First, there is the world of Rome. Rome had digested the wisdom of Greece. And Rome was the flaming torch of Justice in that time and in all succeeding time. Even to our own day, Rome’s code of justice is world-renowned.
And then there is the world of religion.
You bear me witness that there was no other nation on earth like the nation of the Jews! They had the oracles of God. They knew the law of God. They knew that the very name of God means that He is righteousness itself. And that He requires justice and equity. Every one of the howling priests, elders, Pharisees, and lawyers knew a certain text by heart: And what doth the Lord require of thee but to do justly?
And would anyone then hold that this was the trial of Jesus? In any sense of the word?
Oh no, but everyone said within his own heart: this Man is just, but I thirst for His blood!
Listen to us, O Pilate: His blood be upon us and upon our children. But let us have His blood!
And therefore, it was not Jesus who was on trial, but it was the world of Rome, of Greece, and of Israel.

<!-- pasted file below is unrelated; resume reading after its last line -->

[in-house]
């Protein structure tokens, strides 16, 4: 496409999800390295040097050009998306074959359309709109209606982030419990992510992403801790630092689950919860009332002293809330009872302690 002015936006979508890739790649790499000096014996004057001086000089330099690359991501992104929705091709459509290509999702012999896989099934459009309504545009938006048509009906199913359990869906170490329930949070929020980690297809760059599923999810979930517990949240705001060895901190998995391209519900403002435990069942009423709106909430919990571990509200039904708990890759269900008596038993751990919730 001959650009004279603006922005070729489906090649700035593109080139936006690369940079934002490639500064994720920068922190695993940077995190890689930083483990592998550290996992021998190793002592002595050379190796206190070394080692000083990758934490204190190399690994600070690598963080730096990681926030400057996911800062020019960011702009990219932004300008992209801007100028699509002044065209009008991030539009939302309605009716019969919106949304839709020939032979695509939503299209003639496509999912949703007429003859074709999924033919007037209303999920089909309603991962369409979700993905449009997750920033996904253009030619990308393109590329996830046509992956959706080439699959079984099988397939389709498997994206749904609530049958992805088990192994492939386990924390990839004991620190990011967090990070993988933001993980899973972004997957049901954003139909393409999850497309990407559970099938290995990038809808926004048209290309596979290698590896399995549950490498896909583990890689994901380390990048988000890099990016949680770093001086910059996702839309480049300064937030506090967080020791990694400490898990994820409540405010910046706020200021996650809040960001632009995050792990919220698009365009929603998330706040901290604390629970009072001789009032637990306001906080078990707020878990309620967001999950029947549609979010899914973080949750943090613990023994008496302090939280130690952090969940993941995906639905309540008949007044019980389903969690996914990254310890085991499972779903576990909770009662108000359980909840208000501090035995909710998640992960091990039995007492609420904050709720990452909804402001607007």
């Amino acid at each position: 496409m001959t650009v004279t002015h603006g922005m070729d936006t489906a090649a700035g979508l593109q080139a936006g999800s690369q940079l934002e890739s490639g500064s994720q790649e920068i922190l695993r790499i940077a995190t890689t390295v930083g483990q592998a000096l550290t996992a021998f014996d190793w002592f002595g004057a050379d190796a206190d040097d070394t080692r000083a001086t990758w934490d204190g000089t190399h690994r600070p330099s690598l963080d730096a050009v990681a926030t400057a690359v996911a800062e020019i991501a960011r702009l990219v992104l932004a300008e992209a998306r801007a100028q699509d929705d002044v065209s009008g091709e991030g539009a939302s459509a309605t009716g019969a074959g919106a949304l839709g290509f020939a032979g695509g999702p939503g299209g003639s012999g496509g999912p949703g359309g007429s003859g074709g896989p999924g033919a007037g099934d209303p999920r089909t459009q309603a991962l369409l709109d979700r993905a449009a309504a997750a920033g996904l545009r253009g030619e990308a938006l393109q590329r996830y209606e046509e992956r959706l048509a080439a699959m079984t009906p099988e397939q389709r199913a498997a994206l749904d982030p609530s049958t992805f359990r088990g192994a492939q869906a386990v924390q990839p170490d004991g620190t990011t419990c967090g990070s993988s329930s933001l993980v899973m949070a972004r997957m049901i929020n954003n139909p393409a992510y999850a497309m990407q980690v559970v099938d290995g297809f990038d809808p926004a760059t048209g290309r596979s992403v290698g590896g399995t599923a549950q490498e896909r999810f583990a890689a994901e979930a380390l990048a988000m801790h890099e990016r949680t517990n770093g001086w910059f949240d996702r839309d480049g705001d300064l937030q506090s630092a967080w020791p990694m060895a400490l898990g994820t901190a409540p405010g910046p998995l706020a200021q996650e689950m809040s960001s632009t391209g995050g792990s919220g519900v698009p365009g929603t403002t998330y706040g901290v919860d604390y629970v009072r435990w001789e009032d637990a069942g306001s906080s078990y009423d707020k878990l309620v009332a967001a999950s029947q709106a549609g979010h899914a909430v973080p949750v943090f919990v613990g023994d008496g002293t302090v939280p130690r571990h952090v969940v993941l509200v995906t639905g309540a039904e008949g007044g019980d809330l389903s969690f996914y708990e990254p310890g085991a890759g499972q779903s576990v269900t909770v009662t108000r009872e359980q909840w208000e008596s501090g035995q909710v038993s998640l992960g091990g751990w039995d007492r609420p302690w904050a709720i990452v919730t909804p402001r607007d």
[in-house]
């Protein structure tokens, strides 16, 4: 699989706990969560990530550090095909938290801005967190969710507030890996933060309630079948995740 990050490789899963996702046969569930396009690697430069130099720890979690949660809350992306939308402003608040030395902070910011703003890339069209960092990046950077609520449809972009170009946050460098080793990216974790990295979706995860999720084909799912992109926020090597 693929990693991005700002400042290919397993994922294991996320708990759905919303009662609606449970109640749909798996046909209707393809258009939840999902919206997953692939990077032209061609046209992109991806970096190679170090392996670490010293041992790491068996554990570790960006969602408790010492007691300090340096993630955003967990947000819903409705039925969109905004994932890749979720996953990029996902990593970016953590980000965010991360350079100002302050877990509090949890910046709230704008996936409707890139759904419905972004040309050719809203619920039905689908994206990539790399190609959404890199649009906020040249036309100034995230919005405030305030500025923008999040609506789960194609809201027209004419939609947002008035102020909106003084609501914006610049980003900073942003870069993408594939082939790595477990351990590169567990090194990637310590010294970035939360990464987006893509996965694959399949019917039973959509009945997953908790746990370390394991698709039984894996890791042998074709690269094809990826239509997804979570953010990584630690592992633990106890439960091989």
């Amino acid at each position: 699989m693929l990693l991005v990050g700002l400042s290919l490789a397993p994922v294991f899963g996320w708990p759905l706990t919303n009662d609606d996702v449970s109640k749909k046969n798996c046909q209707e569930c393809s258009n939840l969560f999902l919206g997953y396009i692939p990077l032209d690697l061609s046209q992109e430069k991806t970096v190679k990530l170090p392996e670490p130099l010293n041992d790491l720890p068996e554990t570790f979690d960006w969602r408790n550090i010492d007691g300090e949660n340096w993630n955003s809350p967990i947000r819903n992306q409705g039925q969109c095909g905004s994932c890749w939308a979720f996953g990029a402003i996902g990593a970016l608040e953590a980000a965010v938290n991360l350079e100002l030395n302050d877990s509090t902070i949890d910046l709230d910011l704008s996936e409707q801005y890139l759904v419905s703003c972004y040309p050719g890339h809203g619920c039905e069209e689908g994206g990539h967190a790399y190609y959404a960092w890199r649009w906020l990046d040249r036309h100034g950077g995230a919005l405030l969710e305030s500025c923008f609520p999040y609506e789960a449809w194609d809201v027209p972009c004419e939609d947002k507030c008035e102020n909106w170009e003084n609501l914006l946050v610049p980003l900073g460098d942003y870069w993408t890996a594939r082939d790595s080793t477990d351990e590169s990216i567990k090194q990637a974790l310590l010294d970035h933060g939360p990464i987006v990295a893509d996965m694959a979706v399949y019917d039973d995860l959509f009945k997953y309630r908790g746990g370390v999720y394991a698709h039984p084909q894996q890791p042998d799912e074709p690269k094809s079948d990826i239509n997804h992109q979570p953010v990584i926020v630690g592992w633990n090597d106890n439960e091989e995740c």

The world of Israel. Later the Holy Ghost would call that worldly Israel Sodom and Egypt spiritually.
The whole world was on trial in the year of our Lord 33.
It is this: Pilate stands before Jesus!
Pilate, and then as the representative of the corrupt world of the heathen, of the refined culture of Greece, and of the self-righteous Pharisee in Israel, Pilate stands before the bar of the shining INNOCENCE of Jesus!
And that world is utterly condemned by Him.
Let us try to explain.
As I have said many times: Jesus was innocent! Do not grow weary of this repetition. You are going to hear it countless times unto all eternity.
And innocence personified said to the whole world: What will ye do with He? What do you think of Me?
And they answered Him: We hate Thee so much that we will drag Thee through the streets of Jerusalem, and there, at the place of the skull we will crucify Thee!
And that is our condemnation. When we so treat shining innocence, we condemn ourselves.
But why is this come about, O God of eternal, everlasting miracles?
Listen to our fathers: they have given us the answer in a dusty form: He was innocently condemned to death that we might be acquitted at the judgment seat of God!
O wonder of wonders! The innocent was made guilty by God so that the guilty might be made Innocent!
Sing aloud, thou inhabitant by Zion!